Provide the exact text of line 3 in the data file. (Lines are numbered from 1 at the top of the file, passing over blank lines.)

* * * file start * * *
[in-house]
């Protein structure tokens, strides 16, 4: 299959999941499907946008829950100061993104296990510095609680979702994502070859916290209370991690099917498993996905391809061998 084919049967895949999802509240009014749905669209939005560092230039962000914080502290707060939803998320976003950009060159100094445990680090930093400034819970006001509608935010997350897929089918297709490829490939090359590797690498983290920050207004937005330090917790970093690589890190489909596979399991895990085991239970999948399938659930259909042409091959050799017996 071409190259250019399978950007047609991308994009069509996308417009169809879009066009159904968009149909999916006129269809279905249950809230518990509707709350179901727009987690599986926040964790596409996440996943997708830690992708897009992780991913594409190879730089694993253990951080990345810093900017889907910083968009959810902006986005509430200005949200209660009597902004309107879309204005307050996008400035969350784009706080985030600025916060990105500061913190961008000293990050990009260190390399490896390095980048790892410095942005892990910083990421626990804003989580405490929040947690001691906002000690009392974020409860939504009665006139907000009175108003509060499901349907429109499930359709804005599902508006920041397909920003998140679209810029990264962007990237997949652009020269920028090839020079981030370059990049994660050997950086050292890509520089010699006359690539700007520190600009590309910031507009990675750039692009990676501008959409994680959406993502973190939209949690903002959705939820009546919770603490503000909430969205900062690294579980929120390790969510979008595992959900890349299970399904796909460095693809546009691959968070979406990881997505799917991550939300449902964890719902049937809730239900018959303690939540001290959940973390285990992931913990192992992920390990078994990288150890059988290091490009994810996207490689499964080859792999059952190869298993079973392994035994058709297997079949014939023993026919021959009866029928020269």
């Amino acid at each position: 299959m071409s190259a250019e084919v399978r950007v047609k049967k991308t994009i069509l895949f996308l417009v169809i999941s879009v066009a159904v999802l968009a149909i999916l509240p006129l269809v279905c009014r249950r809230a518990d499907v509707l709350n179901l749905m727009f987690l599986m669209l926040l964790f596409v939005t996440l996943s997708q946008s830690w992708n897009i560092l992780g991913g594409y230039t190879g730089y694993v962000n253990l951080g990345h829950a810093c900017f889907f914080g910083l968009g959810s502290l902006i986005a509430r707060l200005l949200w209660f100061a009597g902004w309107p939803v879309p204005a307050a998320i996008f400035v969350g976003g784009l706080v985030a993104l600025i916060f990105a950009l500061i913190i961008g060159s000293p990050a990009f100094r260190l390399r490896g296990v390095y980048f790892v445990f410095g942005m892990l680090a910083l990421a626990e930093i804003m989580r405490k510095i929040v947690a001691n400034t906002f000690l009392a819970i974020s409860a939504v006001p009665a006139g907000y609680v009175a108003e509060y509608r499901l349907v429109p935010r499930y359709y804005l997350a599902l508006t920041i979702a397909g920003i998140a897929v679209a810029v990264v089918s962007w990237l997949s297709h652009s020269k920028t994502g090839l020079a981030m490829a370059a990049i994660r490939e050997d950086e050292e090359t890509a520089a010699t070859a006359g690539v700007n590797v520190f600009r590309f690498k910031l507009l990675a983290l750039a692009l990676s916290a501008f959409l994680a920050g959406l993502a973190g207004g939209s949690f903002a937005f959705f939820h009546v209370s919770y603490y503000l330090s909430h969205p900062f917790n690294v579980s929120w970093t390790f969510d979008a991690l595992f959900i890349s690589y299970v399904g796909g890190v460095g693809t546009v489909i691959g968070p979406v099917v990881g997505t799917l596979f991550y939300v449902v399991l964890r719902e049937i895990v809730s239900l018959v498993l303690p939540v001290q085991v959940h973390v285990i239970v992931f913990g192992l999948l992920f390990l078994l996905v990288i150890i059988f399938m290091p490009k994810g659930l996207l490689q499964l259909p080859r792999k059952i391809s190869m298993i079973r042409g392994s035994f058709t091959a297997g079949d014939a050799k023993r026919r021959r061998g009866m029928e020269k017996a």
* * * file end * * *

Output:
């Amino acid at each position: 299959m071409s190259a250019e084919v399978r950007v047609k049967k991308t994009i069509l895949f996308l417009v169809i999941s879009v066009a159904v999802l968009a149909i999916l509240p006129l269809v279905c009014r249950r809230a518990d499907v509707l709350n179901l749905m727009f987690l599986m669209l926040l964790f596409v939005t996440l996943s997708q946008s830690w992708n897009i560092l992780g991913g594409y230039t190879g730089y694993v962000n253990l951080g990345h829950a810093c900017f889907f914080g910083l968009g959810s502290l902006i986005a509430r707060l200005l949200w209660f100061a009597g902004w309107p939803v879309p204005a307050a998320i996008f400035v969350g976003g784009l706080v985030a993104l600025i916060f990105a950009l500061i913190i961008g060159s000293p990050a990009f100094r260190l390399r490896g296990v390095y980048f790892v445990f410095g942005m892990l680090a910083l990421a626990e930093i804003m989580r405490k510095i929040v947690a001691n400034t906002f000690l009392a819970i974020s409860a939504v006001p009665a006139g907000y609680v009175a108003e509060y509608r499901l349907v429109p935010r499930y359709y804005l997350a599902l508006t920041i979702a397909g920003i998140a897929v679209a810029v990264v089918s962007w990237l997949s297709h652009s020269k920028t994502g090839l020079a981030m490829a370059a990049i994660r490939e050997d950086e050292e090359t890509a520089a010699t070859a006359g690539v700007n590797v520190f600009r590309f690498k910031l507009l990675a983290l750039a692009l990676s916290a501008f959409l994680a920050g959406l993502a973190g207004g939209s949690f903002a937005f959705f939820h009546v209370s919770y603490y503000l330090s909430h969205p900062f917790n690294v579980s929120w970093t390790f969510d979008a991690l595992f959900i890349s690589y299970v399904g796909g890190v460095g693809t546009v489909i691959g968070p979406v099917v990881g997505t799917l596979f991550y939300v449902v399991l964890r719902e049937i895990v809730s239900l018959v498993l303690p939540v001290q085991v959940h973390v285990i239970v992931f913990g192992l999948l992920f390990l078994l996905v990288i150890i059988f399938m290091p490009k994810g659930l996207l490689q499964l259909p080859r792999k059952i391809s190869m298993i079973r042409g392994s035994f058709t091959a297997g079949d014939a050799k023993r026919r021959r061998g009866m029928e020269k017996a």